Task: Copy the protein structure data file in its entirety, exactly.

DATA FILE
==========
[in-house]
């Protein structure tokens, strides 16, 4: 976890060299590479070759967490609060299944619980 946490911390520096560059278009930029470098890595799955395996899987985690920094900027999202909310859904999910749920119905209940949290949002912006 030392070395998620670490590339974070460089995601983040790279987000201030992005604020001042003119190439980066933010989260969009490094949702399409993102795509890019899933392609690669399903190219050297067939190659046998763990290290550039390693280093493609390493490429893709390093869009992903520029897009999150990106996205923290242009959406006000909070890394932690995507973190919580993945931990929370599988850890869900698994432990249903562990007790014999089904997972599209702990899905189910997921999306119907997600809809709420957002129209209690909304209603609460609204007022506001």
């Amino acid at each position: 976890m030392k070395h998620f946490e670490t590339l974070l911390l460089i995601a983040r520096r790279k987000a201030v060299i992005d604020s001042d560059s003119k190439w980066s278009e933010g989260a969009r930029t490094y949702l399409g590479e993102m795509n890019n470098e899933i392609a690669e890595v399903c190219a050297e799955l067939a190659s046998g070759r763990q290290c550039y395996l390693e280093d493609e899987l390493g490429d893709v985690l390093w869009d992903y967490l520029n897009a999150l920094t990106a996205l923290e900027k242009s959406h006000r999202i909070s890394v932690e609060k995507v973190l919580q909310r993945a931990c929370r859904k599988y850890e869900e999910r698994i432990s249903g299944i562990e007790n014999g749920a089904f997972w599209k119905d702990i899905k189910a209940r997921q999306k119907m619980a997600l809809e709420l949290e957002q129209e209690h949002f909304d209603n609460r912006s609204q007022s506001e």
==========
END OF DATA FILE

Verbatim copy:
[in-house]
């Protein structure tokens, strides 16, 4: 976890060299590479070759967490609060299944619980 946490911390520096560059278009930029470098890595799955395996899987985690920094900027999202909310859904999910749920119905209940949290949002912006 030392070395998620670490590339974070460089995601983040790279987000201030992005604020001042003119190439980066933010989260969009490094949702399409993102795509890019899933392609690669399903190219050297067939190659046998763990290290550039390693280093493609390493490429893709390093869009992903520029897009999150990106996205923290242009959406006000909070890394932690995507973190919580993945931990929370599988850890869900698994432990249903562990007790014999089904997972599209702990899905189910997921999306119907997600809809709420957002129209209690909304209603609460609204007022506001």
């Amino acid at each position: 976890m030392k070395h998620f946490e670490t590339l974070l911390l460089i995601a983040r520096r790279k987000a201030v060299i992005d604020s001042d560059s003119k190439w980066s278009e933010g989260a969009r930029t490094y949702l399409g590479e993102m795509n890019n470098e899933i392609a690669e890595v399903c190219a050297e799955l067939a190659s046998g070759r763990q290290c550039y395996l390693e280093d493609e899987l390493g490429d893709v985690l390093w869009d992903y967490l520029n897009a999150l920094t990106a996205l923290e900027k242009s959406h006000r999202i909070s890394v932690e609060k995507v973190l919580q909310r993945a931990c929370r859904k599988y850890e869900e999910r698994i432990s249903g299944i562990e007790n014999g749920a089904f997972w599209k119905d702990i899905k189910a209940r997921q999306k119907m619980a997600l809809e709420l949290e957002q129209e209690h949002f909304d209603n609460r912006s609204q007022s506001e």